After pausing to note that the now-proposed ICO guidance will apparently be issued in draft (for further consultation) before the end of the year, which is a long, long way from meeting Leveson’s recommendation that any guidance be implemented within six months of his report,  it might be helpful to look at just why some respondents might have been unhappy with a Code of Practice, as opposed to “mere” guidance.

As is well-known, there is a very broad exemption, at section 32, from most of the obligations of the Data Protection Act 1998 (DPA) where:

(a)the processing is undertaken with a view to the publication by any person of any journalistic, literary or artistic material,
(b)the data controller reasonably believes that, having regard in particular to the special importance of the public interest in freedom of expression, publication would be in the public interest, and
(c)the data controller reasonably believes that, in all the circumstances, compliance with that provision is incompatible with the special purposes [emphasis added]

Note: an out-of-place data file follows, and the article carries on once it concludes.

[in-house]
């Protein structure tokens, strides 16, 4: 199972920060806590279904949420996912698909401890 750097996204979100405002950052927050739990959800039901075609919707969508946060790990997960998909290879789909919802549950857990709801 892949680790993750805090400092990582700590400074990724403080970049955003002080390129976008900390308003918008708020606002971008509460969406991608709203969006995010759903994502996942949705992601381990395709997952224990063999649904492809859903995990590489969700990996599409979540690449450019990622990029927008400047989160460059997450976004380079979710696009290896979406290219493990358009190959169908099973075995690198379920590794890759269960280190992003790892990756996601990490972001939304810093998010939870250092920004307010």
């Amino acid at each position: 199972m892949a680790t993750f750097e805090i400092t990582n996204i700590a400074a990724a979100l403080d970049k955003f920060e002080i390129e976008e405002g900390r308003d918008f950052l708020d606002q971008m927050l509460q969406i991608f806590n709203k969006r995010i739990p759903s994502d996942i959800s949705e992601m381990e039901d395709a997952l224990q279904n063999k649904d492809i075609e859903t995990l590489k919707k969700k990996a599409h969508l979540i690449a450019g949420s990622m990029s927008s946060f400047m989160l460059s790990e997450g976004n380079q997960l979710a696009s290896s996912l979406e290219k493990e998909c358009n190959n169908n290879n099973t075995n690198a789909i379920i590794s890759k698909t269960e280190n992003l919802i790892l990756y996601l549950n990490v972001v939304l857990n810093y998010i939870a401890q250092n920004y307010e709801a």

This, broadly, means that, as long as personal data is processed with a view to journalistic publication (note: not that it has to be published) it is exempt from effectively all of the DPA (although not the 7th “security” principle) as long as the press body “reasonably believes” publication would be in the public interest. This has generally been taken to mean that it will be extremely difficult for a data subject to enforce her rights against, or for the ICO to regulate the activities of, the press. And, indeed, instances of successful DPA claims, or successful enforcement, against the press, are rare (privacy cases against the press, where they have included DPA claims, have tended to see the latter sidelined or dropped in favour of meatier claims in tort – see e.g. Douglas v Hello [2005] EWCA Civ 595 (where the DPA claim did succeed in the first instance, but only resulted in nominal damages) and Campbell v MGN [2002] EWCA Civ1373 (where, by contrast, the section 32 defence succeeded)). As Leveson LJ says